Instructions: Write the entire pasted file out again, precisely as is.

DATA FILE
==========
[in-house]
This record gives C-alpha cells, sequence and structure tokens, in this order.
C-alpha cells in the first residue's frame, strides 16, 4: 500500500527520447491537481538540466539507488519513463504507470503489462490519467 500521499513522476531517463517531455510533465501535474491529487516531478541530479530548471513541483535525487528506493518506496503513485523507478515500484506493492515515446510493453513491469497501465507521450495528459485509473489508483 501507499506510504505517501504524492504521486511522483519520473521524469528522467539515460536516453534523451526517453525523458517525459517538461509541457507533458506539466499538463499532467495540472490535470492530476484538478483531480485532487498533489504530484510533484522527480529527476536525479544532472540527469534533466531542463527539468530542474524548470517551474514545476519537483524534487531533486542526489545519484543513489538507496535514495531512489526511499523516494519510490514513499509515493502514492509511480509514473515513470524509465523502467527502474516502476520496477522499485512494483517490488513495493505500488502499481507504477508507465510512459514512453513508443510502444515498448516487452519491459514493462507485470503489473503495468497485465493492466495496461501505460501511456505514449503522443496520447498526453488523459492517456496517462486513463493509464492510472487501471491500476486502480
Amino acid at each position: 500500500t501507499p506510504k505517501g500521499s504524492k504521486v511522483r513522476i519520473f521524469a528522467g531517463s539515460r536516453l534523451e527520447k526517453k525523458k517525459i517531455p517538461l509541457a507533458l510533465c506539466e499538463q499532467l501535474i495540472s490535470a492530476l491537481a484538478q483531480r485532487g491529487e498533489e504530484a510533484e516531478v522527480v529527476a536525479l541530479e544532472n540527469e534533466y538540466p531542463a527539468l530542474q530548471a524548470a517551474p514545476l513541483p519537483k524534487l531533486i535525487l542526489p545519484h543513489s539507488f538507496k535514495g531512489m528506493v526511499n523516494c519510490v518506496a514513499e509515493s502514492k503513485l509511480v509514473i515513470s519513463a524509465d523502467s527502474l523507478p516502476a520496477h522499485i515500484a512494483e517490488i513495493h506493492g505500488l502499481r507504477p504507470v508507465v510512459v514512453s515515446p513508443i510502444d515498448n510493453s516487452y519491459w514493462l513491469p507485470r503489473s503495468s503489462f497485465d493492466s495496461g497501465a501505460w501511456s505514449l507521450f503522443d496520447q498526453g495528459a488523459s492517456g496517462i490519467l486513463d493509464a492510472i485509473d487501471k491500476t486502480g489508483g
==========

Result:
[in-house]
This record gives C-alpha cells, sequence and structure tokens, in this order.
C-alpha cells in the first residue's frame, strides 16, 4: 500500500527520447491537481538540466539507488519513463504507470503489462490519467 500521499513522476531517463517531455510533465501535474491529487516531478541530479530548471513541483535525487528506493518506496503513485523507478515500484506493492515515446510493453513491469497501465507521450495528459485509473489508483 501507499506510504505517501504524492504521486511522483519520473521524469528522467539515460536516453534523451526517453525523458517525459517538461509541457507533458506539466499538463499532467495540472490535470492530476484538478483531480485532487498533489504530484510533484522527480529527476536525479544532472540527469534533466531542463527539468530542474524548470517551474514545476519537483524534487531533486542526489545519484543513489538507496535514495531512489526511499523516494519510490514513499509515493502514492509511480509514473515513470524509465523502467527502474516502476520496477522499485512494483517490488513495493505500488502499481507504477508507465510512459514512453513508443510502444515498448516487452519491459514493462507485470503489473503495468497485465493492466495496461501505460501511456505514449503522443496520447498526453488523459492517456496517462486513463493509464492510472487501471491500476486502480
Amino acid at each position: 500500500t501507499p506510504k505517501g500521499s504524492k504521486v511522483r513522476i519520473f521524469a528522467g531517463s539515460r536516453l534523451e527520447k526517453k525523458k517525459i517531455p517538461l509541457a507533458l510533465c506539466e499538463q499532467l501535474i495540472s490535470a492530476l491537481a484538478q483531480r485532487g491529487e498533489e504530484a510533484e516531478v522527480v529527476a536525479l541530479e544532472n540527469e534533466y538540466p531542463a527539468l530542474q530548471a524548470a517551474p514545476l513541483p519537483k524534487l531533486i535525487l542526489p545519484h543513489s539507488f538507496k535514495g531512489m528506493v526511499n523516494c519510490v518506496a514513499e509515493s502514492k503513485l509511480v509514473i515513470s519513463a524509465d523502467s527502474l523507478p516502476a520496477h522499485i515500484a512494483e517490488i513495493h506493492g505500488l502499481r507504477p504507470v508507465v510512459v514512453s515515446p513508443i510502444d515498448n510493453s516487452y519491459w514493462l513491469p507485470r503489473s503495468s503489462f497485465d493492466s495496461g497501465a501505460w501511456s505514449l507521450f503522443d496520447q498526453g495528459a488523459s492517456g496517462i490519467l486513463d493509464a492510472i485509473d487501471k491500476t486502480g489508483g